Handwritten Or Typed: Which Note-taking Method Works Best?

Note-taking can impact your academic success. Effective notes enable you to capture important points in a lecture, organise information, focus your attention on what to study, and make it easier to review material. The question here is whether to write or type them.

The Note-Taking Dilemma: Handwriting vs Typing

Few people bring a pen and notebook to lectures anymore. Gone are the days we organise a paper filing system. We store everything in the cloud, and we have all our devices synced to ensure that information is always accessible. Lugging around spiral notebooks and binders stuffed with paper is no longer practical in this technology age. The longhand note-taking practice is a dying legacy. 

But research has found that there are real benefits to taking notes by hand. Studies have shown that the pen-and-paper note-taking method in a classroom setting leads to better information retention than typing them out. This is because typing encourages mindless, verbatim transcription of what you are hearing. In writing out your notes, more consideration is given to what should be written, forcing the mind to work a little harder to summarise your understanding of the subject, resulting in more in-depth processing of the material. 

So, can we improve the quality of typed notes? The same studies have shown that even when explicitly instructed to draft summarised notes in their own words, students using their laptops to take notes showed the same level of verbatim content and were no better at synthesising material. 

But digital devices just seem more convenient, and almost all students in higher education today are required to have a laptop. With the large amounts of information presented in each course, we can most likely take more notes on the laptop and be faster at it. Whilst no one wants to lose out on capturing notes, learning should not be sacrificed.

Unpacking the Conflict. Let’s Consider Your Learning Scenarios

Concepts vs Facts:

For subjects that require an understanding of underlying concepts, you can yield the benefits of handwritten notes that force you to record ideas concisely and in your own words, encouraging deeper processing and critical thinking, resulting in better retention and conceptual comprehension of the material.

For subjects that involve factual learning, requiring less mental work in cognitive processing, such as having to memorise specific details, typed notes will work just fine. 

Details vs Understanding:

In correlation to the nature of learning for the specific subject (conceptual vs factual), consider the volume of notes you need to take and choose your methods accordingly. Writing can be time-consuming, especially in a fast-paced lecture. Typing takes less time, so more information can be put on the page and reviewed later.

Despite this, the better understanding of the subject in class that comes with the critical thinking process in handwriting your notes can also make it much more time-efficient to revise at a later date.

Pros & Cons of Technology:

Consider if you need access to specific digital tools and programs in your note-taking process. We often come across big new words in learning, and in doubtfully typing them out, you can rely on your computer’s autocorrect function to help correct your gibberish. You can also look up definitions or supplemental sources online to aid your understanding of the subject matter during the lecture.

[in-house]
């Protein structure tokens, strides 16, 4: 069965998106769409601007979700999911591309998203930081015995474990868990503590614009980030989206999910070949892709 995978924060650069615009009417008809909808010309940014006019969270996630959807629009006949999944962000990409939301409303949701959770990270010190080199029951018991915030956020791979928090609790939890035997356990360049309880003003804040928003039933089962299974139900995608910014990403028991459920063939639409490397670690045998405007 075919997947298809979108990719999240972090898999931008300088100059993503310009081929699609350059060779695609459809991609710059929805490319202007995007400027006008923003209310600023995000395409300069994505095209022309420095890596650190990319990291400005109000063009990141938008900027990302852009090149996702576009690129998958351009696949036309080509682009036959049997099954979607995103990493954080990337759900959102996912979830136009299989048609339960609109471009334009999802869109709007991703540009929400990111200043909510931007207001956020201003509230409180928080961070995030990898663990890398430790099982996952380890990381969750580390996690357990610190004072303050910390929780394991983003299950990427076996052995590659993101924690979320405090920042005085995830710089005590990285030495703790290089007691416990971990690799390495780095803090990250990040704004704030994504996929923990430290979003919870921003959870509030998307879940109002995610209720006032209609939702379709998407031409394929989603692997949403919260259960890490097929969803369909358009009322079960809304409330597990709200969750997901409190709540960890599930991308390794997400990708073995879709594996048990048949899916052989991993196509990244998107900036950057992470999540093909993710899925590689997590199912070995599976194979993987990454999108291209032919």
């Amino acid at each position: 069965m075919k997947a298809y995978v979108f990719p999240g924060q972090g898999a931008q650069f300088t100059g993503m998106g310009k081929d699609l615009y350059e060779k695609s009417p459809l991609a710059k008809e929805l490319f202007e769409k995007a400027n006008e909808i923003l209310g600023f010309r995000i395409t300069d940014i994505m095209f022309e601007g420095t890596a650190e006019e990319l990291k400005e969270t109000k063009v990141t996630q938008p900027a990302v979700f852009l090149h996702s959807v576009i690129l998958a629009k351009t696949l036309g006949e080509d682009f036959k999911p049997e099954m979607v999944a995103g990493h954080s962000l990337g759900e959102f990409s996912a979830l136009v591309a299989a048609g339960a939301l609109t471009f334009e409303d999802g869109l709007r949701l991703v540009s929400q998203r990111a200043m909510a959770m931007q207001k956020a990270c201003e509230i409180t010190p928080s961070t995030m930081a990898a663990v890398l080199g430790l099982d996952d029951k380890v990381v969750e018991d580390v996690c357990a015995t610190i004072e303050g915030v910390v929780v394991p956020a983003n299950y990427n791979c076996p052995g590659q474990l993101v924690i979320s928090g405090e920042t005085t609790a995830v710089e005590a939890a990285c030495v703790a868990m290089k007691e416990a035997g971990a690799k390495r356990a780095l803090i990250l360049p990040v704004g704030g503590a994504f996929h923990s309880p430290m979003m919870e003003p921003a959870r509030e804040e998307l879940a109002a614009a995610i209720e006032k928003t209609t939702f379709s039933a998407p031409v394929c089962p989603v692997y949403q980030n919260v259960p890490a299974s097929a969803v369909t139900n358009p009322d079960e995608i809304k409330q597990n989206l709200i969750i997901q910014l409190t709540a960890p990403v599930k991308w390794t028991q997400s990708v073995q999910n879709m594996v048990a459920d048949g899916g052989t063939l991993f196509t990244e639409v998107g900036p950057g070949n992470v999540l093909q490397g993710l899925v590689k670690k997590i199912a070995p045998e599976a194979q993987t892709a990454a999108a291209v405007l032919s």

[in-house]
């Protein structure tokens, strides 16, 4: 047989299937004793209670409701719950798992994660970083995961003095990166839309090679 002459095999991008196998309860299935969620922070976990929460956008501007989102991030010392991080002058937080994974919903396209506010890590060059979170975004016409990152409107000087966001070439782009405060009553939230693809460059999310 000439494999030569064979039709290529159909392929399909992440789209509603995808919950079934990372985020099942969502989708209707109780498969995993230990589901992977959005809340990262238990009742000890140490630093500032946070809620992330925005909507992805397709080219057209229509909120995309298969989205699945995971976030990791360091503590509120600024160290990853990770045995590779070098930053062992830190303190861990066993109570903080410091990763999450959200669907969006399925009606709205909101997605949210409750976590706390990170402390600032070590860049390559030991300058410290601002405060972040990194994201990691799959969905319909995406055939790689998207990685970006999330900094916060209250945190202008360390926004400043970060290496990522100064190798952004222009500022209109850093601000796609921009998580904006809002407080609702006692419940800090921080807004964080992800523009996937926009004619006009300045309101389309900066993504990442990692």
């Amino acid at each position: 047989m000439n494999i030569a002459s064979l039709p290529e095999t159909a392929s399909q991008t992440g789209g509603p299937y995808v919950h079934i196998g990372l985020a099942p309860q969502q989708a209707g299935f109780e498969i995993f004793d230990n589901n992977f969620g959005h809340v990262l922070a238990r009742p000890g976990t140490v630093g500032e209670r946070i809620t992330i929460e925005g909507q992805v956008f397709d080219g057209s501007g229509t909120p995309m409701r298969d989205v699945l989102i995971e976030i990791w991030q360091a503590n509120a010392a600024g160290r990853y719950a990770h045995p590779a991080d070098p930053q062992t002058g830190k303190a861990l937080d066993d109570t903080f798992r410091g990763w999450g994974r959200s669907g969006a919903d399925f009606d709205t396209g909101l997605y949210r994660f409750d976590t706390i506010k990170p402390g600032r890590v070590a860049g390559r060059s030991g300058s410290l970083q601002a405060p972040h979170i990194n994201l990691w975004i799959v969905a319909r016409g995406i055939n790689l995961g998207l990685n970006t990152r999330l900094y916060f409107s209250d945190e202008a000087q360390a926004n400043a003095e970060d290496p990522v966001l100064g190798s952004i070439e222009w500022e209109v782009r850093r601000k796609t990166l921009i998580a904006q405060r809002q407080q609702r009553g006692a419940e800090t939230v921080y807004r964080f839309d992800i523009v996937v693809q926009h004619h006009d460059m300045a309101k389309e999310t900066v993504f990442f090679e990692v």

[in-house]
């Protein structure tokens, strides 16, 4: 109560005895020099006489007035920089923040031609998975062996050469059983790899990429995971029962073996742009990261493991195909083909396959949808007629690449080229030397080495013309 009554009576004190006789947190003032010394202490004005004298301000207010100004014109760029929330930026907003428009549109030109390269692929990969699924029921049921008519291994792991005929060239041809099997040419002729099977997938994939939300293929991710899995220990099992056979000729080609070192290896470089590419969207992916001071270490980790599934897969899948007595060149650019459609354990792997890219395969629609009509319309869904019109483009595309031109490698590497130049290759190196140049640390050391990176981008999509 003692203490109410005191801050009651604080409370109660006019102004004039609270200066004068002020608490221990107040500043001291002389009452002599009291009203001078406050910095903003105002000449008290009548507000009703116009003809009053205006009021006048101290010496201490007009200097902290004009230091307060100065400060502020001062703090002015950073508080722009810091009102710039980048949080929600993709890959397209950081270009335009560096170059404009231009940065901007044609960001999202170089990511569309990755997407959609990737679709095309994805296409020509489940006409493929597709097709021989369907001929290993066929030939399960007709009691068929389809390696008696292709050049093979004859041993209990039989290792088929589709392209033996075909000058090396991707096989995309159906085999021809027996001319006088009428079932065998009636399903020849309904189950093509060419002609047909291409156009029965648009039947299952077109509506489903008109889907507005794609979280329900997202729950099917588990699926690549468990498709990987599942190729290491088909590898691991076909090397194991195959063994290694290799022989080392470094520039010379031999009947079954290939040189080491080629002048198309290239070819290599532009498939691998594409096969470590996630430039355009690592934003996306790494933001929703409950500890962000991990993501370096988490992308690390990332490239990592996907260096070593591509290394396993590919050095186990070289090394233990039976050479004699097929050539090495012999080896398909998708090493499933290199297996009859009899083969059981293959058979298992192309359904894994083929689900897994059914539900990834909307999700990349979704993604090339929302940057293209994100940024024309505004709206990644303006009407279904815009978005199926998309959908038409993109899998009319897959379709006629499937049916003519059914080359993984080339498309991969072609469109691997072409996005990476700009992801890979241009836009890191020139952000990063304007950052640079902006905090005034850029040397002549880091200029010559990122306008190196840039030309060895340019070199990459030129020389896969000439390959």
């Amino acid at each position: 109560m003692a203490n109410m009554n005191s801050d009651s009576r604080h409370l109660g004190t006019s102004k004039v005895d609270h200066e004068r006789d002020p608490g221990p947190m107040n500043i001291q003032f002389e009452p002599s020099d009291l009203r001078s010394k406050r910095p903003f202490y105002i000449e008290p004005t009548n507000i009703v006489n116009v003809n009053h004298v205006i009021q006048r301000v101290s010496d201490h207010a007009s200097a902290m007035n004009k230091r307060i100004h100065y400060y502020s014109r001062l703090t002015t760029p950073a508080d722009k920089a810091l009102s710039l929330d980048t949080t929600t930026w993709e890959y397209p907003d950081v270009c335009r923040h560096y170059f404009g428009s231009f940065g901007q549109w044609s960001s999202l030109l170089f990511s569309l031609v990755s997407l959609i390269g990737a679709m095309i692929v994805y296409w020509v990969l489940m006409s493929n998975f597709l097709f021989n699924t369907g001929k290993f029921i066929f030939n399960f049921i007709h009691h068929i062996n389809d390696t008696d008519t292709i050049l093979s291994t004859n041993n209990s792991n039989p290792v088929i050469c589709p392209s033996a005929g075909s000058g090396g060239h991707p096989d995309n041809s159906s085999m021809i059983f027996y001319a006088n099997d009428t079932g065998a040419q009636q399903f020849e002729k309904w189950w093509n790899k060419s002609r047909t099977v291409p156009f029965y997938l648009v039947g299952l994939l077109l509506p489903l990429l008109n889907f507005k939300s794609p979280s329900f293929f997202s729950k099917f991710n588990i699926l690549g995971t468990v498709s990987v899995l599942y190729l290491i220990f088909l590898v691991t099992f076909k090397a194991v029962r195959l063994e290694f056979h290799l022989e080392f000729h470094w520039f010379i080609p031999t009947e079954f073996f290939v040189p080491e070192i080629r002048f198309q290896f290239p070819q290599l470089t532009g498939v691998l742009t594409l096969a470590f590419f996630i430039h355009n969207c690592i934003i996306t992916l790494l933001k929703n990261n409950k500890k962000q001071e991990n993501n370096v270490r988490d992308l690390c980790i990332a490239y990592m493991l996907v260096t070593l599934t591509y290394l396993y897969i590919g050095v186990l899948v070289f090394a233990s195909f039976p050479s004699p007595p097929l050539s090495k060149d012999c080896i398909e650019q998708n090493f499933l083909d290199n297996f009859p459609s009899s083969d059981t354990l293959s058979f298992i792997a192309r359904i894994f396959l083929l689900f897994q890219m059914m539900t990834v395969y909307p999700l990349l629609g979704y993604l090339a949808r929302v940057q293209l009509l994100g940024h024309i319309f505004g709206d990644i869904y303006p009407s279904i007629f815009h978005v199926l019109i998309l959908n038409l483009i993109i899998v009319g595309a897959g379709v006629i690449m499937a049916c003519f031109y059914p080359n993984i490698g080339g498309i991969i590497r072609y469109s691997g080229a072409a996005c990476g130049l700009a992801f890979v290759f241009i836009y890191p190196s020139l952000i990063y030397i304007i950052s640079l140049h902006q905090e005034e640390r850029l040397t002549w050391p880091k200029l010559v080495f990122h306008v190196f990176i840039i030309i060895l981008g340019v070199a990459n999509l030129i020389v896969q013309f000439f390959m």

However, digital access can also bring distractions, such as the irresistible urge to respond to your social media notifications popping up at the corner of your screen. It is inevitable that every once in a while, we fall prey to not saving our work on the computer. Yet, comparing losing your laptop to losing your notebook of handwritten notes for the entire year, your typed notes are more likely to be safe with computer backup. 

Preference & Function:

Finally, it comes down to how fast you can write or type whilst keeping up with the speaker and whether you can comprehend what you have scribbled or transcribed. Ultimately, your notes are to serve your study needs. Digital notes are undoubtedly easier to format, make edits, and find keywords. Unlike your hand, the keyboard never gets tired, so typed notes will remain clear and easy to read. If you need to share your notes with a study partner, it is also easier to grant access to a digital document.

On the other hand, handwritten notes allow for mapping and graphic representations of ideas and details—something that you cannot perform as quickly on the computer when note-taking. It is also easier to write than type out formulas.

Experiment with Both Note-Taking Methods & Choose

With a better understanding of the benefits and drawbacks of handwritten and typed notes, you can now experiment with both methods and choose the one that works best for you and your learning style. You can also consider doing both. Handwrite notes during lecture, then go back and type them later, allowing for reprocessing and the use of your own word choice. Or type notes in class and write them out later as you prepare for an exam so that you can organise the information in your preferred way while making a cognitive impression. Whether it is easier for you to handwrite your notes or type them, make stick to a system that suits you.